Home Alone Decor With Collections
Do you have a collection of something in your life whether you call it a collection or not. Or do you just keep on adding to a group of things you love?
Living alone gives you all the time and space you need in your home to indulge a love that becomes a definite collection.
And you have the freedom to display your collection in every room, or in one special display area.
What makes up these groups can be anything and everything. It is true that you will never have enough!
So this becomes, sometimes, a lifelong hunt for more of what you love. And to be honest, the excitement of the hunt is part of it all.
A few ideas here to encourage your own collecting!
The girls in my family kindly sent pictures for this post of what they have collected through the years.
My sister, Thelma, loves pigs in any material, shape, or color. She says they are happy, so she is, too.
Renee, my niece collects dolls, fountain pens, and boxes, while her husband prefers pewter dragons.
A few from my daughter, Leah's, collection of over a hundred dolls. But her American Girl and Barbie dolls, alas, are packed up awaiting a move. So just a few others here.
Books are an easy collecting habit to have as they are available everywhere. And if into old books, then you can find many at library annual sales. Or even better in secondhand shops.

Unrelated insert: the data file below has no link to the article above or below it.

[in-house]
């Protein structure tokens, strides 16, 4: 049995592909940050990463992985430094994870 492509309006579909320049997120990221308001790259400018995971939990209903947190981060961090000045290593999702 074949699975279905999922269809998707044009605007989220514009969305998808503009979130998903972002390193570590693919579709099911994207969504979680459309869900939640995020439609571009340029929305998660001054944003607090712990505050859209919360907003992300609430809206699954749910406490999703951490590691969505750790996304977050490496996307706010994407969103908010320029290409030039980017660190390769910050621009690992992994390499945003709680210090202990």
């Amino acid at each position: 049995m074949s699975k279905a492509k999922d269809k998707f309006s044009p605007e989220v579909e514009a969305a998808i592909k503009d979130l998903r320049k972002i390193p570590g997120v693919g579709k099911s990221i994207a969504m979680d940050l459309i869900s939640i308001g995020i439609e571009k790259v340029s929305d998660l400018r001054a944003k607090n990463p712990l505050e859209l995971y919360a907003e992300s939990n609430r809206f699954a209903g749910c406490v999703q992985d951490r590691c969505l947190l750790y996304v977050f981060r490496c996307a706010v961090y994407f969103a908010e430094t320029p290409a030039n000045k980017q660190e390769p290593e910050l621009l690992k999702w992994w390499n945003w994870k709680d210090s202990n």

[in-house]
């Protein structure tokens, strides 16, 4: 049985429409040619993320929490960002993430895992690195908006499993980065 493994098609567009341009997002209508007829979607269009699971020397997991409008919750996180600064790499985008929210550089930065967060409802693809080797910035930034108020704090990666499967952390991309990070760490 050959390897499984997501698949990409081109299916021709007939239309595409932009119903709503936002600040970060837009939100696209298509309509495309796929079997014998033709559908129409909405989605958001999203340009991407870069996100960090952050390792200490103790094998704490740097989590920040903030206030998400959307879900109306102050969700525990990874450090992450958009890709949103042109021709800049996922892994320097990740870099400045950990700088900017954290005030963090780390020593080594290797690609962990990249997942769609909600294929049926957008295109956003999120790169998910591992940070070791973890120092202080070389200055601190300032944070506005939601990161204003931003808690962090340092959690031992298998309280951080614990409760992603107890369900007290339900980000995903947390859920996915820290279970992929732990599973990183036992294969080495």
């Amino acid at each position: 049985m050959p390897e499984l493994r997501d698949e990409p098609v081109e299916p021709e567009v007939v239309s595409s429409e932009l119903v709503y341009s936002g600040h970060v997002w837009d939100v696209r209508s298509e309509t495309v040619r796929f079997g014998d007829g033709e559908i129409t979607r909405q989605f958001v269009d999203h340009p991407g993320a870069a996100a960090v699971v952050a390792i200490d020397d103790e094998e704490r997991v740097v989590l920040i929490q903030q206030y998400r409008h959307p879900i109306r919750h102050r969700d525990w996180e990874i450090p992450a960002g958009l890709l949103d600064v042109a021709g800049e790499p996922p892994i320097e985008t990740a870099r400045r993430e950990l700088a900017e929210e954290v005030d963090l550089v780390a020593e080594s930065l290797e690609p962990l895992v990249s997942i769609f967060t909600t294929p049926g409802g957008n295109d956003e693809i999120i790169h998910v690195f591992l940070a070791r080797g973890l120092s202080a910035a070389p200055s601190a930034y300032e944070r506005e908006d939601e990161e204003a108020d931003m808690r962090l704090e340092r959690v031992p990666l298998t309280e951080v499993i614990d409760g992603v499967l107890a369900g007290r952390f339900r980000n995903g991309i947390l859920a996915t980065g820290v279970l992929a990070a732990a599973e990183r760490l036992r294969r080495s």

My sister, Marlene, hunts for the old Flash Gordon Little Big Books which have become hard to find and expensive. She also keeps adding to her group of watches, all kinds, all ages. Keeps her happy.
I have Teddy bears in several rooms and didn't plan to make a collection, but it just sort of grew by itself.
My shelves of netsukes were bought at our local Farmer's Market from an importer and were deliberate purchases. I find them endlessly fascinating.
And somehow over fifty handbags and scarves have lived in my closet for a long time. Fifty each. I love them. So, I guess they are also collections.
I could get into the psychology of collecting but after having read the many explanations on Wikipedia and a few online opinions of psychologists, I'd rather not.
Most of it seemed to be overanalysis of people who were just doing something that makes them happy.
Finding happiness in something so easy and simple to do is the best explanation of the collecting habit.
No psychiatrists needed or wanted here!
So indulge your happy habit.
And let your own collections cozy up your living alone home and decorate your life.